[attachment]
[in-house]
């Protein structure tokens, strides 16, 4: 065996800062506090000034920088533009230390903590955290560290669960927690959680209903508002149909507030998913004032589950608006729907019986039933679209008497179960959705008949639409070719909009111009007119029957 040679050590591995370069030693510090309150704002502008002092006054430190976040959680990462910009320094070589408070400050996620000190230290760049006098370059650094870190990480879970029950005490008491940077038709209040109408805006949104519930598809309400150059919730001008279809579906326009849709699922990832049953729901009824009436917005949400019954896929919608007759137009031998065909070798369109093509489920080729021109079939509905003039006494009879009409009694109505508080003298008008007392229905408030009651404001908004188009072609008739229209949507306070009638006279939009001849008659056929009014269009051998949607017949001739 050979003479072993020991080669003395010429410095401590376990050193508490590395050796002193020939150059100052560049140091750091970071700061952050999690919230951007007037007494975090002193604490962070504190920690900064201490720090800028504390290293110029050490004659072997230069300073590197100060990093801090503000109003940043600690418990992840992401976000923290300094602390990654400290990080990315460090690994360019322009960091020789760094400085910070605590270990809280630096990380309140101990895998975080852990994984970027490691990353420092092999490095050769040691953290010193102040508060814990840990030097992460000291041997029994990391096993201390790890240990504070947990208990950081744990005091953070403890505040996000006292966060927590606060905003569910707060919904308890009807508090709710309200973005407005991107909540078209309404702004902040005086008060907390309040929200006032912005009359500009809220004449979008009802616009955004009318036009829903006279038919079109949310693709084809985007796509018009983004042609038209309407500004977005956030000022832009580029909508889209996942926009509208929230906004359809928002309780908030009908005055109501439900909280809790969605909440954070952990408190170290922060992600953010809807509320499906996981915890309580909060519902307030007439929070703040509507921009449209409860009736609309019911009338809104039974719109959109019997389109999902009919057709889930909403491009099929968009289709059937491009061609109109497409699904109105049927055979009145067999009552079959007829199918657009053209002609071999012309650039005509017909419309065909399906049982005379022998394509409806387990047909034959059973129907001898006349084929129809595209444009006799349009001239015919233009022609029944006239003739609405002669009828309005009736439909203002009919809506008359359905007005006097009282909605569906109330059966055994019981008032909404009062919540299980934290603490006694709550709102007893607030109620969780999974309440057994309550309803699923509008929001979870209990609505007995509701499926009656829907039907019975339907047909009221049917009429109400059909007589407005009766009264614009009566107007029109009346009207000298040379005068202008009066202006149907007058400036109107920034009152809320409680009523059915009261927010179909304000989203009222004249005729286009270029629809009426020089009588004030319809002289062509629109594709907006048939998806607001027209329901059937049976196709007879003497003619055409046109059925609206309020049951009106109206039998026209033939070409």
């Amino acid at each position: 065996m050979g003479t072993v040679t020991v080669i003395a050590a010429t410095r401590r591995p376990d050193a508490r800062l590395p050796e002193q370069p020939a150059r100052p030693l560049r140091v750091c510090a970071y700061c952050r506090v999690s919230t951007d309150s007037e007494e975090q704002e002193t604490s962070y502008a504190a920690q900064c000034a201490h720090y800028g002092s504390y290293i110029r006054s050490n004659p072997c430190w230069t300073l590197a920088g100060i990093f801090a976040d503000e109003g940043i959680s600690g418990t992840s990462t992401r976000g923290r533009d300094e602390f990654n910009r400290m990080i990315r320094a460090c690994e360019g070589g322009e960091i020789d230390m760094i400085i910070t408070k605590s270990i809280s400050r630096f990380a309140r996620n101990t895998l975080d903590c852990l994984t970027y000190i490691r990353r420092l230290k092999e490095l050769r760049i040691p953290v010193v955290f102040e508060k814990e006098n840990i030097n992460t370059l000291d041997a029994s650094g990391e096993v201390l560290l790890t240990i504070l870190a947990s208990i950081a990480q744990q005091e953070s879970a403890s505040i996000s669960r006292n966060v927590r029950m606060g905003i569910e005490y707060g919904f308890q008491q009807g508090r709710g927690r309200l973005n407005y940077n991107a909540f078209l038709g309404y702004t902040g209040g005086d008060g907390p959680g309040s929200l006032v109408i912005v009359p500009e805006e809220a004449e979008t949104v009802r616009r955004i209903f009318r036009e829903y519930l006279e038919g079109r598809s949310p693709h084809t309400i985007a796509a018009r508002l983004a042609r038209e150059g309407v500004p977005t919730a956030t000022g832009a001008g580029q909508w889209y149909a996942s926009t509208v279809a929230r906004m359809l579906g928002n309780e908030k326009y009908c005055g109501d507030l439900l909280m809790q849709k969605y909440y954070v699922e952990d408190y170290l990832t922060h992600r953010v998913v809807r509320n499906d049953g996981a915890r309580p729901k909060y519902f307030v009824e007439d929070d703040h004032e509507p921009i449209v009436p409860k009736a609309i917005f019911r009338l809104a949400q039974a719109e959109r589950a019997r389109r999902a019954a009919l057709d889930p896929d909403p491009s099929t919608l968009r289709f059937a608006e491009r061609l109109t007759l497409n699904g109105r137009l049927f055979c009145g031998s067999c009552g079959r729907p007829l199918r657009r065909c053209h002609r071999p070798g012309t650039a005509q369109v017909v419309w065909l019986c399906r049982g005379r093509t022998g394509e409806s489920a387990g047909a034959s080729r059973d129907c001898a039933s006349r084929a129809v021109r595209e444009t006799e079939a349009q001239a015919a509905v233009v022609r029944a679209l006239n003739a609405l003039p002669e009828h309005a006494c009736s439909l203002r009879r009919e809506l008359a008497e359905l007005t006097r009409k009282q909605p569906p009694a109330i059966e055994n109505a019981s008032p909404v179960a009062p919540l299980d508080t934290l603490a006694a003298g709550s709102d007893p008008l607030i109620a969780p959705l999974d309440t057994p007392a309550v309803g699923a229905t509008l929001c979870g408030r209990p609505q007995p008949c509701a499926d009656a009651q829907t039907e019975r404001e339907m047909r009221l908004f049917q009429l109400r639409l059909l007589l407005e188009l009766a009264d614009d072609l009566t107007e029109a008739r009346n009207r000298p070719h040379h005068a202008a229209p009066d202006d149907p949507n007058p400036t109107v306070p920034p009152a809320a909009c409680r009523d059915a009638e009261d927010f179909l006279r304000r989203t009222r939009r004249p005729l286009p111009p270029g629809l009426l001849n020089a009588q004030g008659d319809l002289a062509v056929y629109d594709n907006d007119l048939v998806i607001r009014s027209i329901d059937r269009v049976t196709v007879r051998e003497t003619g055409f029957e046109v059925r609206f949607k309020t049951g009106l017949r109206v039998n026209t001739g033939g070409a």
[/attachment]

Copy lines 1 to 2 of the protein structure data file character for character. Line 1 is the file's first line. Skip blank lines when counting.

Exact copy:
[in-house]
């Protein structure tokens, strides 16, 4: 065996800062506090000034920088533009230390903590955290560290669960927690959680209903508002149909507030998913004032589950608006729907019986039933679209008497179960959705008949639409070719909009111009007119029957 040679050590591995370069030693510090309150704002502008002092006054430190976040959680990462910009320094070589408070400050996620000190230290760049006098370059650094870190990480879970029950005490008491940077038709209040109408805006949104519930598809309400150059919730001008279809579906326009849709699922990832049953729901009824009436917005949400019954896929919608007759137009031998065909070798369109093509489920080729021109079939509905003039006494009879009409009694109505508080003298008008007392229905408030009651404001908004188009072609008739229209949507306070009638006279939009001849008659056929009014269009051998949607017949001739 050979003479072993020991080669003395010429410095401590376990050193508490590395050796002193020939150059100052560049140091750091970071700061952050999690919230951007007037007494975090002193604490962070504190920690900064201490720090800028504390290293110029050490004659072997230069300073590197100060990093801090503000109003940043600690418990992840992401976000923290300094602390990654400290990080990315460090690994360019322009960091020789760094400085910070605590270990809280630096990380309140101990895998975080852990994984970027490691990353420092092999490095050769040691953290010193102040508060814990840990030097992460000291041997029994990391096993201390790890240990504070947990208990950081744990005091953070403890505040996000006292966060927590606060905003569910707060919904308890009807508090709710309200973005407005991107909540078209309404702004902040005086008060907390309040929200006032912005009359500009809220004449979008009802616009955004009318036009829903006279038919079109949310693709084809985007796509018009983004042609038209309407500004977005956030000022832009580029909508889209996942926009509208929230906004359809928002309780908030009908005055109501439900909280809790969605909440954070952990408190170290922060992600953010809807509320499906996981915890309580909060519902307030007439929070703040509507921009449209409860009736609309019911009338809104039974719109959109019997389109999902009919057709889930909403491009099929968009289709059937491009061609109109497409699904109105049927055979009145067999009552079959007829199918657009053209002609071999012309650039005509017909419309065909399906049982005379022998394509409806387990047909034959059973129907001898006349084929129809595209444009006799349009001239015919233009022609029944006239003739609405002669009828309005009736439909203002009919809506008359359905007005006097009282909605569906109330059966055994019981008032909404009062919540299980934290603490006694709550709102007893607030109620969780999974309440057994309550309803699923509008929001979870209990609505007995509701499926009656829907039907019975339907047909009221049917009429109400059909007589407005009766009264614009009566107007029109009346009207000298040379005068202008009066202006149907007058400036109107920034009152809320409680009523059915009261927010179909304000989203009222004249005729286009270029629809009426020089009588004030319809002289062509629109594709907006048939998806607001027209329901059937049976196709007879003497003619055409046109059925609206309020049951009106109206039998026209033939070409």